No matter who we are, our skin isn’t perfect. It’s just a fact of life. The odd zit here and there, a little scratch, perhaps a single stray hair. There’s always something. So, for portraits, temporary blemishes usually need a quick touch up. Fortunately, such issues are easy to fix in Photoshop. Or, more accurately, Photoshop offers us several easy fixes.
In this video, Nathaniel Dodson from Tutvid shows us five different ways to get rid of them. Each of the techniques shown has its advantages as well as its down sides. Nathan talks through make the most of them and overcome the potential problems. He also explains how these techniques can be used on other images besides portraits, such as landscapes.
Unless I’m shooting on film, a quick tidy up of temporary skin blemishes is something I need to do to virtually every photo. The Healing Brush Tool is my typical go-to for this from within Photoshop. But there are things we can do before the image even comes into Photoshop. Having several options is handy, though, is very useful, as you’re not always going to get the same results on every image.
Adobe Camera Raw Blemish/Spot Removal Tool
Adobe Camera Raw is my first stop for blemish removal. I try to clear as much as I can in ACR before the image even comes into Photoshop. Sometimes I can clean it up entirely in ACR and don’t need to do anything further in Photoshop at all.
Nathanial already has his image inside Photoshop, so he turns his layer into a Smart Object and then runs the Camera Raw Filter. He makes it as a smart object so that the changes are non-destructive. He can get rid of them, or modify them at any time. Personally, I always bring raw files into Photoshop as Smart Objects to begin with, so simply double clicking the layer brings up ACR.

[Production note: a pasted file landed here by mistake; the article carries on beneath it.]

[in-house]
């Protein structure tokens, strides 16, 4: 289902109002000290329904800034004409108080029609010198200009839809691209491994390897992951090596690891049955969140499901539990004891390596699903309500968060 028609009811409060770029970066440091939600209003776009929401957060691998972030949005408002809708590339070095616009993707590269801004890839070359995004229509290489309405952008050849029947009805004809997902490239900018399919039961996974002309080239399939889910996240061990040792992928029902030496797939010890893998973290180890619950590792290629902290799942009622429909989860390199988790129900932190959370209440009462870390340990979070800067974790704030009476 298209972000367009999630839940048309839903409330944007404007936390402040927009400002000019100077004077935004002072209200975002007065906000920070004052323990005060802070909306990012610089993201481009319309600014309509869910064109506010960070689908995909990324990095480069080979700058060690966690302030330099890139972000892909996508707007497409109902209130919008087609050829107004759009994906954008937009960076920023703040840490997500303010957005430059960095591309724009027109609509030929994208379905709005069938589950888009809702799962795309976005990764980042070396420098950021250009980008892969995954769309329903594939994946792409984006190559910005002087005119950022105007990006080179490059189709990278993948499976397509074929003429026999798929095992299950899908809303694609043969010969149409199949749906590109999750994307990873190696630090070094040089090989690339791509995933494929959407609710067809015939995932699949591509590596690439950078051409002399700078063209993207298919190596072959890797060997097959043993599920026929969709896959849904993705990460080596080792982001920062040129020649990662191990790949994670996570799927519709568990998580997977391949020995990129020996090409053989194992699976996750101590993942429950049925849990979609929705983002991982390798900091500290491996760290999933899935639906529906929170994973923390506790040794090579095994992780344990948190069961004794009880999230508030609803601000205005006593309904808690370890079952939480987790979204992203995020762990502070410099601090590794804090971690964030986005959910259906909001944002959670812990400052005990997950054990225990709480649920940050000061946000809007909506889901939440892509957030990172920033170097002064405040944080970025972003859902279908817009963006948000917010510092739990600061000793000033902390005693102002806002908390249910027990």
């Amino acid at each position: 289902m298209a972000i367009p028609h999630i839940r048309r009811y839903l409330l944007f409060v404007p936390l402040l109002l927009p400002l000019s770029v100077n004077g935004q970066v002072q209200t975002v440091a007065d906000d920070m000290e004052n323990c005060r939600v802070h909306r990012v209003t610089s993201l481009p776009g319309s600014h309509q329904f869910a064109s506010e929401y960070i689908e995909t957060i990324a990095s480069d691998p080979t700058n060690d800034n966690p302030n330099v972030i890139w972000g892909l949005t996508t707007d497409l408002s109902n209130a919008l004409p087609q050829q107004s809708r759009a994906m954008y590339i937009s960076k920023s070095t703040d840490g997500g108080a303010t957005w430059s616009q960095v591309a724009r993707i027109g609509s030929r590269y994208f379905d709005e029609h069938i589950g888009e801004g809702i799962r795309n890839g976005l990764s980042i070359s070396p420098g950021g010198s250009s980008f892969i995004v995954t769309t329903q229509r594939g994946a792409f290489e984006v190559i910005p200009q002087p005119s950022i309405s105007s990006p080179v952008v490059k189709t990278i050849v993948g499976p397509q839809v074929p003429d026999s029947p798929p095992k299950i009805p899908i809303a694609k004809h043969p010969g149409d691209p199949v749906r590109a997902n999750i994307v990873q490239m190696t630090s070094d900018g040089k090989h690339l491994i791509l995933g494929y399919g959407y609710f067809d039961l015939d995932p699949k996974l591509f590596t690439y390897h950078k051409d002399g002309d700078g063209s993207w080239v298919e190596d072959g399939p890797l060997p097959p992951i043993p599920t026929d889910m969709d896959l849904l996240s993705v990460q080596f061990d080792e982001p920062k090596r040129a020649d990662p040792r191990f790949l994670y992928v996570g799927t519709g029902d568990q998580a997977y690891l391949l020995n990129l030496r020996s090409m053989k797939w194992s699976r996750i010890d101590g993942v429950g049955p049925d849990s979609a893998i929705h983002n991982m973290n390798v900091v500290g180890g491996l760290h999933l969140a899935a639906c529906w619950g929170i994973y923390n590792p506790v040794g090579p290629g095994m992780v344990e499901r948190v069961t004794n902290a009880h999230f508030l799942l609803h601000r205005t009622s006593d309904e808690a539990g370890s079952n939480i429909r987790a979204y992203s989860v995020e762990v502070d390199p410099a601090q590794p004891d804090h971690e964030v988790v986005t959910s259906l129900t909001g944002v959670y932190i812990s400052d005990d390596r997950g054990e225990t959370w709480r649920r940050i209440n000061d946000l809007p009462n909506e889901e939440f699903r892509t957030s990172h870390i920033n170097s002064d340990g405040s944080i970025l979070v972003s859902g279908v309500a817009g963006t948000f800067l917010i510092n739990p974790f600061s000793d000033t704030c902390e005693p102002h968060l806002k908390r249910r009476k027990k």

2. Spot Healing Brush Tool
The spot healing brush tool is a semi-intelligent (which also means it’s semi-stupid) way of getting rid of blemishes on your subject. The trick with using the Spot Healing Brush Tool, and similar tools, is to create a new layer on which to make your changes. Then you set the tool to look at all of the layers below it to make the changes. This way, again, you’re working non-destructively. If you screw something up, you’re not having to hit CTRL+Z a bunch of times (possibly undoing work you would like to keep). You can simply erase from the top layer to reveal the original below.
Personally, I’m not a big fan of the Spot Healing Brush Tool. I find it often tends to pick a completely random part of the image to generate texture. Or, it’ll attempt to create something that’s just a blurry soft mess that doesn’t match the surrounding skin texture at all. So, your mileage may vary. But this is where the next option comes in.
3. Healing Brush Tool
The regular Healing Brush Tool is my first stop once inside Photoshop. It just makes it so easy to quickly get rid of things accurately. Because you can choose the source from which it takes its information, it offers a lot more control than the semi-automated Spot Healing Brush Tool. It also shows you a little marker as you paint so you can see when you’re reaching the edges of your source.
The Healing Brush Tool also allows you to get some tricky areas, like high contrast edges. In the image here, is a section of towel against skin. With the Spot Healing Brush tool, this can be difficult to, say, remove a stray hair that’s poking out. But because you are able to select the source, you can select a clean edge further down the towel to heal over the hair further up.
Definitely a favourite for me.
4. The Patch Tool